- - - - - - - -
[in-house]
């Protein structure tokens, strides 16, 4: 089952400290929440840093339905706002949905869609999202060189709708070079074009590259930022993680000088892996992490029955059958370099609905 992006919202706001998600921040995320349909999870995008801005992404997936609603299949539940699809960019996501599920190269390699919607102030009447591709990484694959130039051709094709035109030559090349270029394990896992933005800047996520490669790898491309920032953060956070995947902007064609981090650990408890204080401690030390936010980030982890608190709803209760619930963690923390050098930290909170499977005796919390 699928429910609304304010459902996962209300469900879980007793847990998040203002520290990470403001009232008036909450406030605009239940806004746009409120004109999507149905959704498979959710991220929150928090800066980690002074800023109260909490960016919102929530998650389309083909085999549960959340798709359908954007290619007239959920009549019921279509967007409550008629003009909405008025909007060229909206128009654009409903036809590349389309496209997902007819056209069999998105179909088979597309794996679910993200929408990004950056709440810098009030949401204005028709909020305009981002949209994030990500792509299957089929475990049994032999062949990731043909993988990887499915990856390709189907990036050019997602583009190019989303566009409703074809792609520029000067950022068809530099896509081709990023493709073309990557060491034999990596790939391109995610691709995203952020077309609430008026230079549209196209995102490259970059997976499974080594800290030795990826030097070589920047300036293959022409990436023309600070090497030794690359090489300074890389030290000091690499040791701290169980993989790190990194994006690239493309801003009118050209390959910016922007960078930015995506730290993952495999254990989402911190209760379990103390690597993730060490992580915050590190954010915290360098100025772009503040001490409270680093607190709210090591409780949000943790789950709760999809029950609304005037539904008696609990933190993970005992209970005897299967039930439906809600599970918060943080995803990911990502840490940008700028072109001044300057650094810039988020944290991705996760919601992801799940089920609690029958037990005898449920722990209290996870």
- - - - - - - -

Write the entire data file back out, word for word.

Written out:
[in-house]
């Protein structure tokens, strides 16, 4: 089952400290929440840093339905706002949905869609999202060189709708070079074009590259930022993680000088892996992490029955059958370099609905 992006919202706001998600921040995320349909999870995008801005992404997936609603299949539940699809960019996501599920190269390699919607102030009447591709990484694959130039051709094709035109030559090349270029394990896992933005800047996520490669790898491309920032953060956070995947902007064609981090650990408890204080401690030390936010980030982890608190709803209760619930963690923390050098930290909170499977005796919390 699928429910609304304010459902996962209300469900879980007793847990998040203002520290990470403001009232008036909450406030605009239940806004746009409120004109999507149905959704498979959710991220929150928090800066980690002074800023109260909490960016919102929530998650389309083909085999549960959340798709359908954007290619007239959920009549019921279509967007409550008629003009909405008025909007060229909206128009654009409903036809590349389309496209997902007819056209069999998105179909088979597309794996679910993200929408990004950056709440810098009030949401204005028709909020305009981002949209994030990500792509299957089929475990049994032999062949990731043909993988990887499915990856390709189907990036050019997602583009190019989303566009409703074809792609520029000067950022068809530099896509081709990023493709073309990557060491034999990596790939391109995610691709995203952020077309609430008026230079549209196209995102490259970059997976499974080594800290030795990826030097070589920047300036293959022409990436023309600070090497030794690359090489300074890389030290000091690499040791701290169980993989790190990194994006690239493309801003009118050209390959910016922007960078930015995506730290993952495999254990989402911190209760379990103390690597993730060490992580915050590190954010915290360098100025772009503040001490409270680093607190709210090591409780949000943790789950709760999809029950609304005037539904008696609990933190993970005992209970005897299967039930439906809600599970918060943080995803990911990502840490940008700028072109001044300057650094810039988020944290991705996760919601992801799940089920609690029958037990005898449920722990209290996870």